Golden Journal No. 46: Iron Dogs
The Iron Dogs
During the years before the First World War, the German High Seas Fleet worked out a doctrine that asked a great deal of its scouting forces. They would precede the battle fleet, seeking out the enemy and screening the battleships from the opposing scouting forces. Meanwhile, the cruisers would also be detached for lengthy overseas assignments; unlike the Royal Navy, the Germans did not build enough such ships to keep such assignments distinct.
The actual outbreak of war brought more burdens. The British Grand Fleet had overwhelming numerical superiority, and so the battle cruisers with their supposed speed advantage would be called upon to provide heavy support for light cruisers conduct commerce raids and minelaying missions, or to conduct provocative bombardments of the English coast.
Golden Journal No. 46: Iron Dogs is all about the battle cruisers that fought the Battle of Dogger Bank, German and British. To make play of the Dogger Bank scenarios in Jutland Second Edition and Jutland: Dogger Bank more fun, this volume of the Journal has giant-size pieces for the battle cruisers (and one big armored cruiser) that fought or could have fought at Dogger Bank. They’re the same size as the ones we used for Zeppelins, Land Cruisers and Rome at War, and fit (just barely) on the Great War at Sea Naval Tactical Map.
That helps show off the artwork, and the very sharp printing resolution of our die-cut and silky-smooth pieces.
Laid Down: 1907
The last armored cruiser ever built was also the best of them, but that doesn’t make Blücher a match for even the weakest of the British battle cruisers. She had a good turn of speed, and given the poor coal provided to the High Seas Fleet was not appreciably slower than the German battle cruisers at Dogger Bank in January 1915 – she was at the end of the German line not because she lagged behind, but because Scouting Forces commander Franz Hipper inexplicably put her there.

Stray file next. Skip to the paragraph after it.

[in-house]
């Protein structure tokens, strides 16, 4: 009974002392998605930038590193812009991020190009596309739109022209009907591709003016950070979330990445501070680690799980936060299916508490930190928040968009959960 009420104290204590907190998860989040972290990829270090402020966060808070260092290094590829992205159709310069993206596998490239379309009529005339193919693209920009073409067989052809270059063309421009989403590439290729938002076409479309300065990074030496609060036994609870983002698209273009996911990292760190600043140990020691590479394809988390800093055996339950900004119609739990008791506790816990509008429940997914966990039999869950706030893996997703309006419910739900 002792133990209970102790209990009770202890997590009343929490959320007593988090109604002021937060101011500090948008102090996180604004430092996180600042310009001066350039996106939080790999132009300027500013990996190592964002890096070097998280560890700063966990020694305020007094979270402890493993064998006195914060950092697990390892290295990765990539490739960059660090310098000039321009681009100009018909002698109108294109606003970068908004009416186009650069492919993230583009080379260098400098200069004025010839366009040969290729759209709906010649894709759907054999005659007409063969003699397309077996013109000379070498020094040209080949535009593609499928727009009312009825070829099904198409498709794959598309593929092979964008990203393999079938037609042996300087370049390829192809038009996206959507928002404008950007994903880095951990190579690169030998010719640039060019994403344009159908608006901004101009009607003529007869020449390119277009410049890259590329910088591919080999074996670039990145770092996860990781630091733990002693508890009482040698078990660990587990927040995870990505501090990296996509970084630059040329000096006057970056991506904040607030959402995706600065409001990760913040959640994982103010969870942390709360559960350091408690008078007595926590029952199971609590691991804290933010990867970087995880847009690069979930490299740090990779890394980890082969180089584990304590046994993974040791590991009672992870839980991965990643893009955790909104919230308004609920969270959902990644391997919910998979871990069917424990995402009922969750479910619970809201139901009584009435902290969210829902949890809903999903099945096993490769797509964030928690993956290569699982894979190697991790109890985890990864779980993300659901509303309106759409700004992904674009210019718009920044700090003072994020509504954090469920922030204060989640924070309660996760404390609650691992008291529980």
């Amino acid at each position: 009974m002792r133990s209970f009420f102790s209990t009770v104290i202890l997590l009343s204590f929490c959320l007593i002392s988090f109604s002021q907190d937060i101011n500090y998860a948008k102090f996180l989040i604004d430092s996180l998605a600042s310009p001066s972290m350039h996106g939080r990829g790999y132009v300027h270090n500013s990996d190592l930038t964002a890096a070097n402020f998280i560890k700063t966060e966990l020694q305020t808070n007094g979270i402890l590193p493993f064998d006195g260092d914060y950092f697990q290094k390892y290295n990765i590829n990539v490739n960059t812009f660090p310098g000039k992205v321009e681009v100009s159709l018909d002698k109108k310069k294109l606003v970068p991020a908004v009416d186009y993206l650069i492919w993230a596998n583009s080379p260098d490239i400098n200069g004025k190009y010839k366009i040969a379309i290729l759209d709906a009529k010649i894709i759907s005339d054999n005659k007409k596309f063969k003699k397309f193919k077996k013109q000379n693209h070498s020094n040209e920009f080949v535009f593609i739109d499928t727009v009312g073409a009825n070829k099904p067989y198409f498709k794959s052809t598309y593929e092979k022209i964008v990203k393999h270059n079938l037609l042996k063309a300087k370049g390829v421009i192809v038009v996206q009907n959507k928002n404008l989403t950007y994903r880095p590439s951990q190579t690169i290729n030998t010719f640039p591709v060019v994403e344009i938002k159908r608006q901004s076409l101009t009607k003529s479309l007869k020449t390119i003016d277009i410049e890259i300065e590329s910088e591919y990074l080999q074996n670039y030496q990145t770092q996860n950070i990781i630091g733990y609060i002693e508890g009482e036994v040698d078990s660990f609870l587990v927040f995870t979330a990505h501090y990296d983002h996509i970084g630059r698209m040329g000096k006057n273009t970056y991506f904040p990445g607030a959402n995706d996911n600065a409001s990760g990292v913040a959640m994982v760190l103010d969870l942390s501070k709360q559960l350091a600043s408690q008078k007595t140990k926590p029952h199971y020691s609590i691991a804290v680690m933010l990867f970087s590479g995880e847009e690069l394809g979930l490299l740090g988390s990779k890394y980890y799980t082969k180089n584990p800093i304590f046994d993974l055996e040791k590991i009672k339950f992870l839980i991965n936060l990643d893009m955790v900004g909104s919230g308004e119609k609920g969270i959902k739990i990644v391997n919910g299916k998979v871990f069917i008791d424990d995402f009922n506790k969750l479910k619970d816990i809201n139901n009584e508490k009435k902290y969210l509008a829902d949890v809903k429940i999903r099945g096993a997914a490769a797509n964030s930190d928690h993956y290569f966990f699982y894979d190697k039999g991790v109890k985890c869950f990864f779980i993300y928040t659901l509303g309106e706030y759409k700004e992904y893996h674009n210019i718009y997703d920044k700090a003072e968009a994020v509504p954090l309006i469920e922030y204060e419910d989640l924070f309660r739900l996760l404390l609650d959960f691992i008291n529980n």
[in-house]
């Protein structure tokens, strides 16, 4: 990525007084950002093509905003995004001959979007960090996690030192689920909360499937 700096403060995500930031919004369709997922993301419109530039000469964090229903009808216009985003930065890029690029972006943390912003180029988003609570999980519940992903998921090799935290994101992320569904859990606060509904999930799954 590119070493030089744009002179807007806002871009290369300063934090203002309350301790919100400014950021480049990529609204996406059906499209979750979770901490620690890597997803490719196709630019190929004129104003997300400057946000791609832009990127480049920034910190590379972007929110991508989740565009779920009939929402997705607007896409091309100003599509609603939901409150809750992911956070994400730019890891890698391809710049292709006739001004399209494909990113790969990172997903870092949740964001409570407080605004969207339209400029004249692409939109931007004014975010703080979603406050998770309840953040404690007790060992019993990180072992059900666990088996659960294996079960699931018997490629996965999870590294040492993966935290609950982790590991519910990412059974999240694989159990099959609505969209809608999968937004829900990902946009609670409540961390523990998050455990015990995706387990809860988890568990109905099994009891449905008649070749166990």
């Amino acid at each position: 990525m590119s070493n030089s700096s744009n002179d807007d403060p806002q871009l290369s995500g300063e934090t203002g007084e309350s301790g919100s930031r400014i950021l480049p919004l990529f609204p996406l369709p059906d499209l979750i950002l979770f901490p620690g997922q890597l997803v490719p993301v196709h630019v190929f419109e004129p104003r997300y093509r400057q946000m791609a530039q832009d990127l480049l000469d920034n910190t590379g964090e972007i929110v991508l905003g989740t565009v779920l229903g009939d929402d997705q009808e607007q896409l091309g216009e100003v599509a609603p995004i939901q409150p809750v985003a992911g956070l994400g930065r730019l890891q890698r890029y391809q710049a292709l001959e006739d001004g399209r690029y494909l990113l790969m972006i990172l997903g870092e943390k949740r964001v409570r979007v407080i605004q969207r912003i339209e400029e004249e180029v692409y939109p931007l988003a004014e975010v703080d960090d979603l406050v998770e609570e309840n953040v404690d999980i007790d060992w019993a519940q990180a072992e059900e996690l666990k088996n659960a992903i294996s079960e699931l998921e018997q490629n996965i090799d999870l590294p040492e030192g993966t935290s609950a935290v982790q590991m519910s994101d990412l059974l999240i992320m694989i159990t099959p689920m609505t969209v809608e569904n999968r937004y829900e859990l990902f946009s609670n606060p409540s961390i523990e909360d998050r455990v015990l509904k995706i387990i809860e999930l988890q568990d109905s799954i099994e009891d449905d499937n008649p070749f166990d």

As the High Seas Fleet’s gunnery training ship and experimental testbed for new range-finders and other technology, Blücher could not be easily detached from the fleet for service in the Mediterranean or Far East, which might otherwise seem a more logical posting for an “odd number” cruiser. Thanks to that equipment and her crack gun crews, Blücher shot much better than the battle cruisers, and her smaller guns actually out-ranged the bigger weapons of her companions. She had older triple-expansion engines, which generated less speed than the turbines of the battle cruisers but were also far more reliable.
All of that couldn’t make up for her thinner armor. An obvious design flaw – the conveyor belts carrying shells from the magazines to the wing turrets – would lead to her destruction at Dogger Bank.
Von der Tann
Laid Down: 1908
Germany’s first battlecruiser, von der Tann represented a very different philosophy than that behind the first British battle cruisers – unlike her rivals, the German ship would be expected to fight in the line of battle after the scouting phase of a fleet engagement had concluded. She had a battleship’s guns, but fewer of them, and the speed of a cruiser, at least in theory – poor-quality coal plagued all of the German battle cruisers throughout the war.
Von der Tann did not fight at Dogger Bank – the operation had been postponed, and the ship went into drydock for another of the interminable adjustments of her turbines. When the fleet commander changed his mind, von der Tann remained in the Imperial Dockyard though about 200 of her stokers and gunners went to sea aboard Blücher. She does appear in variant scenarios in our Jutland: Dogger Bank analysis book.
Laid Down: 1908
For the High Seas Fleet’s second battle cruiser, the Admiralty chose an enlarged version of von der Tann with ten rather than eight 280mm (11-inch) guns. Two ships would be built to the design, and the first, Moltke, steamed to North America and Russia in the years before the war.